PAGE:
Lakes, Rivers and Canals
in Beijing

Beijing, China

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Beijing Guide

Beijing's Lakes, Canals, Springs and Wells

Considering the dry climate of Beijing (especially in winter) and that the Gobi desert is not far away, it is quite surprising how many lakes and canals exist in Beijing.

Beijing's Geography

Beijing municipal district is formed by the alluvial plain between the YongDing River and the ChaoBai River. This makes Beijing's geography similar to the ancient city of Mesopotamia in the middle east.

The Yonging River runs down from the TaiHang Mountains, carrying with it gravel and boulders, sometimes as big as beer barrels. Because of its heave silt and turbulent torrent during the high water season, the river used to change its course frequently, hence its former name, WuDing River, meaning 'capricious river'. But people wished it to be permanently stable, so it was renamed the Yongding River (meaning 'settled forever' in Chinese). The river has lived up to its auspicious name only in the past few decades, thanks to the dredging and reinforcement of the embankment undertaken by the government.

The Chaobai River drains the gullies of the Yanshan Mountains and flows to the east of Beijing. In the past few decades, some large dams have been built on the river to form the Miyun and Huairou Reservoirs. These provide the water for Beijing's canals and lakes as well as drinking water.

The Grand Canal of China

The Grand Canal of China, the longest man-made waterway in the world (by far), and the earliest (also by far), begins in HangZhou in East China (south from Beijing) and terminates in Beijing, running for a total length of 1,794 kilometers. Digging started in the late Spring and Autumn period (about the 5th century BC) and it was twice extended and widened, once during the Sui period and again in the Yuan Dynasty.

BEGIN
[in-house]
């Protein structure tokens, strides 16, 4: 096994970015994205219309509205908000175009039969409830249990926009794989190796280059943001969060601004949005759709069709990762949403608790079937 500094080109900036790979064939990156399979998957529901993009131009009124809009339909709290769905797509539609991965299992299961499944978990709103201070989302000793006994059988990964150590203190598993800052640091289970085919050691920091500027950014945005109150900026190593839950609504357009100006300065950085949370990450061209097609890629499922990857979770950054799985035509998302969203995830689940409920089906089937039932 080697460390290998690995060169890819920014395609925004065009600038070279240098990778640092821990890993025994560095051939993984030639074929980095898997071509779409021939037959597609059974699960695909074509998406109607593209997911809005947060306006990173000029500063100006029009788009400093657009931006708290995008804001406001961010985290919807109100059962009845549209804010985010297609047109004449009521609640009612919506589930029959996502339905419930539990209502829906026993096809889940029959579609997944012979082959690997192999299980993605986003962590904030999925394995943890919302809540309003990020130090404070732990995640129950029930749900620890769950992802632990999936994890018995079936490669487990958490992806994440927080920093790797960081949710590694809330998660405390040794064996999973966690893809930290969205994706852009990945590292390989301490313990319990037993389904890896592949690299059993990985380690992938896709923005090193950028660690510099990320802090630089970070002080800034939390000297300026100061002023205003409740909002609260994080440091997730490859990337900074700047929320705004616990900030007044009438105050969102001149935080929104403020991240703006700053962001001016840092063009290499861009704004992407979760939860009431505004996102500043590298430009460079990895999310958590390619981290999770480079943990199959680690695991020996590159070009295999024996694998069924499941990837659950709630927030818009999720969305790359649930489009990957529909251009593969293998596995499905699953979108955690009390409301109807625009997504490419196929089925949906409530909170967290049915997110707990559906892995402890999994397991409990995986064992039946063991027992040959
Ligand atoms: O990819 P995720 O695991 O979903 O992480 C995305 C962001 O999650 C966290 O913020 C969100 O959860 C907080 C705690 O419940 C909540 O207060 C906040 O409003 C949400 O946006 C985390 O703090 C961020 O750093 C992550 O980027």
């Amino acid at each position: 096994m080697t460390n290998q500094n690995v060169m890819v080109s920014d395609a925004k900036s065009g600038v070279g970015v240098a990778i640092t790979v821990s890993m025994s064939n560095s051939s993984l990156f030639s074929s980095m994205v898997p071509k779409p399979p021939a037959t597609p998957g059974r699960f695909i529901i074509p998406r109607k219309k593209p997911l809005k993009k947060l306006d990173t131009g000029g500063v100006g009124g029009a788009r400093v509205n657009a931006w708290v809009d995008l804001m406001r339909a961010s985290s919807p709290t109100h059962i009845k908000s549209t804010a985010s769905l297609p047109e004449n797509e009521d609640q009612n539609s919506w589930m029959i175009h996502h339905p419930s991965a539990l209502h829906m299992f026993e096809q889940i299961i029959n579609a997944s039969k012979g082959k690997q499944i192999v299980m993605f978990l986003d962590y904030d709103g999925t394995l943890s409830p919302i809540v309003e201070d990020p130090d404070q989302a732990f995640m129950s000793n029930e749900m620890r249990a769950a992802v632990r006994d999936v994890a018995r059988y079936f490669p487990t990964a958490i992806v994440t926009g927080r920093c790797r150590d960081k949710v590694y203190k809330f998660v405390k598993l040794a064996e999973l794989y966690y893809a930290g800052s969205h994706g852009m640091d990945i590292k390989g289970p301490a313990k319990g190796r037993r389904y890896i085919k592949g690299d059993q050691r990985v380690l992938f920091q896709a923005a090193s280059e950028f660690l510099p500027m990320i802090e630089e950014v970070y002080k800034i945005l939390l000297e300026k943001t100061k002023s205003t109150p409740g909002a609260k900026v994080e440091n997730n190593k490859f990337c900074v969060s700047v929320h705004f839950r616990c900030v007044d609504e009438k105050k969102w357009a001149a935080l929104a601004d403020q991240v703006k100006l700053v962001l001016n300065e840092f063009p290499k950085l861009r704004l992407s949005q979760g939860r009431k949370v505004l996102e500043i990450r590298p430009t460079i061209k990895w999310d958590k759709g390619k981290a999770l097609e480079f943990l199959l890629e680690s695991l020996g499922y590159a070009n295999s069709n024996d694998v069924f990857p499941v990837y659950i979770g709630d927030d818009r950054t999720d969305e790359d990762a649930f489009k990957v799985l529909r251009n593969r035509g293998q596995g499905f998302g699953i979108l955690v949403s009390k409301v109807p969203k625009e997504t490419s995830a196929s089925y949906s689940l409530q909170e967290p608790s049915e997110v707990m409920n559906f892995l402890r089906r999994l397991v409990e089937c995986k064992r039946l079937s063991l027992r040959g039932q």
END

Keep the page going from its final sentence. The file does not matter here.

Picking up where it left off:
Because China's terrain slopes eastward-from the highlands and mountains in the west to the hinterlands on the shore of the Pacific, all the major rivers in China run west to east. The Grand Canal was the sole waterway for south-north transportation and communication. During the Yuan Dynasty, the docks at JiShuiTan in Beijing, then called the Greater Capital (DaDu), were crowded by boats loaded with grain from the south. 'Ji' is an ancient (probably the first) name for Beijing, dating from around 1000 BC; 'shui' means 'water'.

After the mid-19th century, motor roads and railways gradually replaced the Grand Canal for transportation. However, it is safe to say that without the Grand Canal, there would have been no prosperity for Beijing in ancient times.

Beijing's Lakes

In Beijing there are quite a few names of places that end with the word 'hai' (meaning 'sea' or 'lake') such as QianHai, BeiHai and HouHai. The word 'hai' dates from the time when the Mongols under Kublai Khan first entered Beijing to begin the Yuan Dynasty. With Mongolian territory having no sea border, the Mongols were delighted to see so many lakes in Beijing and called them haizi, meaning park in Mongolian. Later Haizi was simplified to hai and people wrote the Chinese character for hai.

Beijing's Wells

Being on an alluvial plain means that wells are a feasible way to extract ground water and in ancient times drinking water in Beijing was mostly acquired this way.

One of the busiest shopping districts in Beijing today is WangFuJing, which means 'Well of the Prince's Mansion'. Wangfujing owes its name to the fine quality of the water from two wells in side streets here. In the past, Beijing residents relied on water drawn form wells in lanes. Unfortunately, most of the wells produced salty or bitter water. Fine quality well water was sold at a good price. The imperial family only drank water from the springs in the Western Hills.

The Jade Spring in the Western Hills

Although most of the wells in Beijing produced bitter water, superb sweet water gushes out of the Jade Spring in the Western Hills.

Qing Emperor QianLong was the one Chinese emperor who traveled extensively throughout his land. After comparing the spring water in the Western-Hills with the water of other springs in various parts of the country, he concluded that the Jade Spring water was the best and conferred on it the title 'Spring of the First Order under Heaven'. In those days, the water of the Jade Spring was the monopoly of the imperial family.

Jade Spring Hill, or YuQuanShan, has become one of the eight favorite scenic spots in Beijing, for its spring and its beautiful landscape.

Beijing Guide